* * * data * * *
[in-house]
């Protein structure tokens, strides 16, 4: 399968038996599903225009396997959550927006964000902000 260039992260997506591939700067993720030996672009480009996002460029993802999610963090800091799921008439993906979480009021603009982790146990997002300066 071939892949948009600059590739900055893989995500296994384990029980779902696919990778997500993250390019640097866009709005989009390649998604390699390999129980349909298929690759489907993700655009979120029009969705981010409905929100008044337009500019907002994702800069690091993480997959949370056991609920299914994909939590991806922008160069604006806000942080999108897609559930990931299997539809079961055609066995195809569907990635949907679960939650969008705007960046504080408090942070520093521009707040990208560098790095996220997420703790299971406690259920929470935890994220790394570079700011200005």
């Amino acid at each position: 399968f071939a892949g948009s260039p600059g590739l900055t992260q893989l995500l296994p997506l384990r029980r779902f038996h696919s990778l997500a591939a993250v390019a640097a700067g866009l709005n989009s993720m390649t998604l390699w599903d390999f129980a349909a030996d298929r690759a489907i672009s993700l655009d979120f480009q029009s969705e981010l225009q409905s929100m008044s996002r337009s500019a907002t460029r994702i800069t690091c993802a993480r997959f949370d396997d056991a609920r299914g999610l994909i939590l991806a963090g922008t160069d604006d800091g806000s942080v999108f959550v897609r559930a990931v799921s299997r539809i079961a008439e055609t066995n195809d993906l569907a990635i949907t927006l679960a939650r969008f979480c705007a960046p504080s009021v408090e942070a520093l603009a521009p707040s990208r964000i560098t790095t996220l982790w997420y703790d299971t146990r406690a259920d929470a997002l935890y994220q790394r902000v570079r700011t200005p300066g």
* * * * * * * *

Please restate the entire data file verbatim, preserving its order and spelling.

[in-house]
């Protein structure tokens, strides 16, 4: 399968038996599903225009396997959550927006964000902000 260039992260997506591939700067993720030996672009480009996002460029993802999610963090800091799921008439993906979480009021603009982790146990997002300066 071939892949948009600059590739900055893989995500296994384990029980779902696919990778997500993250390019640097866009709005989009390649998604390699390999129980349909298929690759489907993700655009979120029009969705981010409905929100008044337009500019907002994702800069690091993480997959949370056991609920299914994909939590991806922008160069604006806000942080999108897609559930990931299997539809079961055609066995195809569907990635949907679960939650969008705007960046504080408090942070520093521009707040990208560098790095996220997420703790299971406690259920929470935890994220790394570079700011200005």
């Amino acid at each position: 399968f071939a892949g948009s260039p600059g590739l900055t992260q893989l995500l296994p997506l384990r029980r779902f038996h696919s990778l997500a591939a993250v390019a640097a700067g866009l709005n989009s993720m390649t998604l390699w599903d390999f129980a349909a030996d298929r690759a489907i672009s993700l655009d979120f480009q029009s969705e981010l225009q409905s929100m008044s996002r337009s500019a907002t460029r994702i800069t690091c993802a993480r997959f949370d396997d056991a609920r299914g999610l994909i939590l991806a963090g922008t160069d604006d800091g806000s942080v999108f959550v897609r559930a990931v799921s299997r539809i079961a008439e055609t066995n195809d993906l569907a990635i949907t927006l679960a939650r969008f979480c705007a960046p504080s009021v408090e942070a520093l603009a521009p707040s990208r964000i560098t790095t996220l982790w997420y703790d299971t146990r406690a259920d929470a997002l935890y994220q790394r902000v570079r700011t200005p300066g």